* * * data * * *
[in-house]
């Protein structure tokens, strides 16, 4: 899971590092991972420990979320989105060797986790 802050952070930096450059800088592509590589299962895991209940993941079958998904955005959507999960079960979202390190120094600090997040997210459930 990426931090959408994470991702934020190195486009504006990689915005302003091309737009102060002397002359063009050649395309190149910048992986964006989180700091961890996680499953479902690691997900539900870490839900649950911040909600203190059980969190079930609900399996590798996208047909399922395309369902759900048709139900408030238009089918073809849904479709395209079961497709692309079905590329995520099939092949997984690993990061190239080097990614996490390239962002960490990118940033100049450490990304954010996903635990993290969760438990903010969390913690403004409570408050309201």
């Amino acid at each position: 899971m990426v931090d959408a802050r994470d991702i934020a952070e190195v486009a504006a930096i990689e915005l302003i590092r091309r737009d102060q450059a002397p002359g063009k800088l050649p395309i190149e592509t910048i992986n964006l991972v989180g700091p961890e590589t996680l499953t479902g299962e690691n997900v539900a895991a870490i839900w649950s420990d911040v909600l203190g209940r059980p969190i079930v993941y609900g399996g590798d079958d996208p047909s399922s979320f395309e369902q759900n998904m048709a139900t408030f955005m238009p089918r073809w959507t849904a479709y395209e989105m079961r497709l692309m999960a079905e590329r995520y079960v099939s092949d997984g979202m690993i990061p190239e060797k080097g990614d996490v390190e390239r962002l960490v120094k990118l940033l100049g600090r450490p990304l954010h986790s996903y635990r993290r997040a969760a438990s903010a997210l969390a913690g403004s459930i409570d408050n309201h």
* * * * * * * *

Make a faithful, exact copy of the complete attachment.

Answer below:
[in-house]
């Protein structure tokens, strides 16, 4: 899971590092991972420990979320989105060797986790 802050952070930096450059800088592509590589299962895991209940993941079958998904955005959507999960079960979202390190120094600090997040997210459930 990426931090959408994470991702934020190195486009504006990689915005302003091309737009102060002397002359063009050649395309190149910048992986964006989180700091961890996680499953479902690691997900539900870490839900649950911040909600203190059980969190079930609900399996590798996208047909399922395309369902759900048709139900408030238009089918073809849904479709395209079961497709692309079905590329995520099939092949997984690993990061190239080097990614996490390239962002960490990118940033100049450490990304954010996903635990993290969760438990903010969390913690403004409570408050309201």
């Amino acid at each position: 899971m990426v931090d959408a802050r994470d991702i934020a952070e190195v486009a504006a930096i990689e915005l302003i590092r091309r737009d102060q450059a002397p002359g063009k800088l050649p395309i190149e592509t910048i992986n964006l991972v989180g700091p961890e590589t996680l499953t479902g299962e690691n997900v539900a895991a870490i839900w649950s420990d911040v909600l203190g209940r059980p969190i079930v993941y609900g399996g590798d079958d996208p047909s399922s979320f395309e369902q759900n998904m048709a139900t408030f955005m238009p089918r073809w959507t849904a479709y395209e989105m079961r497709l692309m999960a079905e590329r995520y079960v099939s092949d997984g979202m690993i990061p190239e060797k080097g990614d996490v390190e390239r962002l960490v120094k990118l940033l100049g600090r450490p990304l954010h986790s996903y635990r993290r997040a969760a438990s903010a997210l969390a913690g403004s459930i409570d408050n309201h």